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Bonds Got Hit

I have been writing, talking, and even ranting about duration, ultra-low interest rates, and the inevitability of higher rates and thus, lower bond prices (link). However, rates kept driving down to historic lows. But maybe it is finally time.

The interest rate on the 10-year Treasury rose off the bottom of 1.7% in May and broke through a 7-year trend line to 2.7%, as of this writing. Bonds prices dropped dramatically (link).

Our government needs to hold interest rates down to avoid the compounding effects of higher interest payments on the existing debt. In addition, our government needs to hold interest rates down until growth is strong enough for the economy to stand on its own. Their plan is to create new money, buy bonds, and keep interest rates low until the economy revives (Quantitative Easing). Inflation will then pick up along with higher wages. Deficits will subside due to higher taxes from a growing economy. Total debt will shrink in real terms due to controlled inflation, and interest rates will rise slowly. That is the plan.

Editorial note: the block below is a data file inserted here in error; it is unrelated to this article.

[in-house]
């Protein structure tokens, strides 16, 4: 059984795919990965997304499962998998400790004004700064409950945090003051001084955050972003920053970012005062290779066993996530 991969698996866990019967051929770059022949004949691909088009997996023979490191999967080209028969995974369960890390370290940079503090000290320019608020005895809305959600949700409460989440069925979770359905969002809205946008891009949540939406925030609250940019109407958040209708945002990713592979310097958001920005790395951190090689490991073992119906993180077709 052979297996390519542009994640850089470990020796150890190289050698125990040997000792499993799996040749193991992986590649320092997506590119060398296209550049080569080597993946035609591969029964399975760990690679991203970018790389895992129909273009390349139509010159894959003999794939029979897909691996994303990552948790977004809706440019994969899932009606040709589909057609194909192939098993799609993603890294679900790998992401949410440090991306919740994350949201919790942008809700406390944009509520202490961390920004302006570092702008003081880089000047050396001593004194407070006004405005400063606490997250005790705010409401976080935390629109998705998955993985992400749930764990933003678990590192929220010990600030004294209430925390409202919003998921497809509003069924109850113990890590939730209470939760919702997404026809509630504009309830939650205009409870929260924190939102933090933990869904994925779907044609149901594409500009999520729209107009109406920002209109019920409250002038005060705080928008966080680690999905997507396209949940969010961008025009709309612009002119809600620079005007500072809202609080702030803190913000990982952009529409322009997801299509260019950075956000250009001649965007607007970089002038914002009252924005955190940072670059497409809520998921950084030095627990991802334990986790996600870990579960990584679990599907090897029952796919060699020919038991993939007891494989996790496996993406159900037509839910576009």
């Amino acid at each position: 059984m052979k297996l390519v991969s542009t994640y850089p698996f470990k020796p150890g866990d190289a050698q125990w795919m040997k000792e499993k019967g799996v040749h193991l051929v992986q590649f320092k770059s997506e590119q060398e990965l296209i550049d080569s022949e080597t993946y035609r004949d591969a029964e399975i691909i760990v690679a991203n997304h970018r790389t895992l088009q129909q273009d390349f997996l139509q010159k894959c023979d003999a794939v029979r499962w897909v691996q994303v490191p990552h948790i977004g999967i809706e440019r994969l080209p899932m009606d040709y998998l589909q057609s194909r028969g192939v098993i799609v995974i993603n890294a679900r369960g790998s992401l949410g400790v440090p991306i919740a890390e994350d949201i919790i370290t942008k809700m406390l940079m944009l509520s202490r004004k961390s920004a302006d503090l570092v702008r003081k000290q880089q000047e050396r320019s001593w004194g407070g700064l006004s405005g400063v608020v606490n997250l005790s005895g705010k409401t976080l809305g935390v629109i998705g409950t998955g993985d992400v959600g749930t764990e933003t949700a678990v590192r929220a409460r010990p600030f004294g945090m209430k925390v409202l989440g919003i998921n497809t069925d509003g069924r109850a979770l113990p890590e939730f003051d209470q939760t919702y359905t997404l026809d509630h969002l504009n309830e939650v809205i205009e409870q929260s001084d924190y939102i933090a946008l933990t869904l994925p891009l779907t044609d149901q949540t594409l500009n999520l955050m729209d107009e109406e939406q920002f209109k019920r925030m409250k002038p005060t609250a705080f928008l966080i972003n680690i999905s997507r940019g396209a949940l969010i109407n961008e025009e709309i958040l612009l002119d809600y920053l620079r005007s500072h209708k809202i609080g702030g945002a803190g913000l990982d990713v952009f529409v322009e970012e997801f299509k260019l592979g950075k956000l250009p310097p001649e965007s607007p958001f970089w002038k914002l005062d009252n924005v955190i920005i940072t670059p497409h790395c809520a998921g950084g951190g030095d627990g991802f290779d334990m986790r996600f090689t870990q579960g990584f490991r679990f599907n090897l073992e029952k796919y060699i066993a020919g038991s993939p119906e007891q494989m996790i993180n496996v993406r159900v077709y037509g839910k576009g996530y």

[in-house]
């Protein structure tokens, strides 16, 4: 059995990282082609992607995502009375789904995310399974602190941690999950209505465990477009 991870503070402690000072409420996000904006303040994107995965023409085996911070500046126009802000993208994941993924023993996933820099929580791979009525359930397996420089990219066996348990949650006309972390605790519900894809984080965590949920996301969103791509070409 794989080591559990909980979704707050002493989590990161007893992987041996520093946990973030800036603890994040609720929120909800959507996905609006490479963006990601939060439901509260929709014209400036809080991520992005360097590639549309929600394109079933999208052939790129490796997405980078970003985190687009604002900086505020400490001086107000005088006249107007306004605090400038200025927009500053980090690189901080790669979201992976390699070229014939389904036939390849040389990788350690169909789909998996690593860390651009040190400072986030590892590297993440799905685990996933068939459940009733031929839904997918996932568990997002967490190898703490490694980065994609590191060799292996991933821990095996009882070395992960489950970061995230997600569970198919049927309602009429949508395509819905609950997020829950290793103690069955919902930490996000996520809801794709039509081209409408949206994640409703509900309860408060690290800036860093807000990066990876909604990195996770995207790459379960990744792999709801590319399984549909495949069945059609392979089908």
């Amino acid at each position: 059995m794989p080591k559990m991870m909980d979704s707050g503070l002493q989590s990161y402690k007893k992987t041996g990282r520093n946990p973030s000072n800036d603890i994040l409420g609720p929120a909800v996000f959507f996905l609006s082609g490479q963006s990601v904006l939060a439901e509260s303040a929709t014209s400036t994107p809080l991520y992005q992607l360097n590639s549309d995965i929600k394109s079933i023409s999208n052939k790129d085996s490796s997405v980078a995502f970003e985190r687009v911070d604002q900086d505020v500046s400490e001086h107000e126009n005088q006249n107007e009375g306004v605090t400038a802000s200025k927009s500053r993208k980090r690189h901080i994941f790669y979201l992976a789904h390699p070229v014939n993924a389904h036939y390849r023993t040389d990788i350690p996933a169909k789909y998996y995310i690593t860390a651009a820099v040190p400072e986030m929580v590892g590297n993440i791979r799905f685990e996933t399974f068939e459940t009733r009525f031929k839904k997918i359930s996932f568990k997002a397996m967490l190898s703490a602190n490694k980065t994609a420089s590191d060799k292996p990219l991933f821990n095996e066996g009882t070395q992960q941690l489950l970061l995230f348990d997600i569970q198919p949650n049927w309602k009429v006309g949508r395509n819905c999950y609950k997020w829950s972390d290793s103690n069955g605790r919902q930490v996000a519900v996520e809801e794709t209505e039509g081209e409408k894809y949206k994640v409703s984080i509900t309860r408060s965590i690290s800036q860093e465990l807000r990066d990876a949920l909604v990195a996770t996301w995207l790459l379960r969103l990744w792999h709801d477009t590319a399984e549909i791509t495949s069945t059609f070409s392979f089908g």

They will do whatever it takes….which is to print money and buy bonds. The Fed simply cannot stop. Interest rates must stay down. But so far, little of this money has found its way past the stock market into wages. Hence, there is no growth. Their plan is not working.

GDP is growing at about an anemic 1.5% so far this year (link).

The July employment report confirms (as follows): link

I see no economic strength driving rates higher. The unemployment reports have not been positive. Full time, breadwinner jobs ($35,000+) are scarce and other employment measures are not good. The economy does not point to higher interest rates. The Fed has no reason to stop its Quantitative Easing maintenance of low interest rates.

However, the risk of principal loss has shown itself. Maybe something else is at play. Maybe with dividend yields so low, it is not worth the risk.

As always, it is not easy to see forward.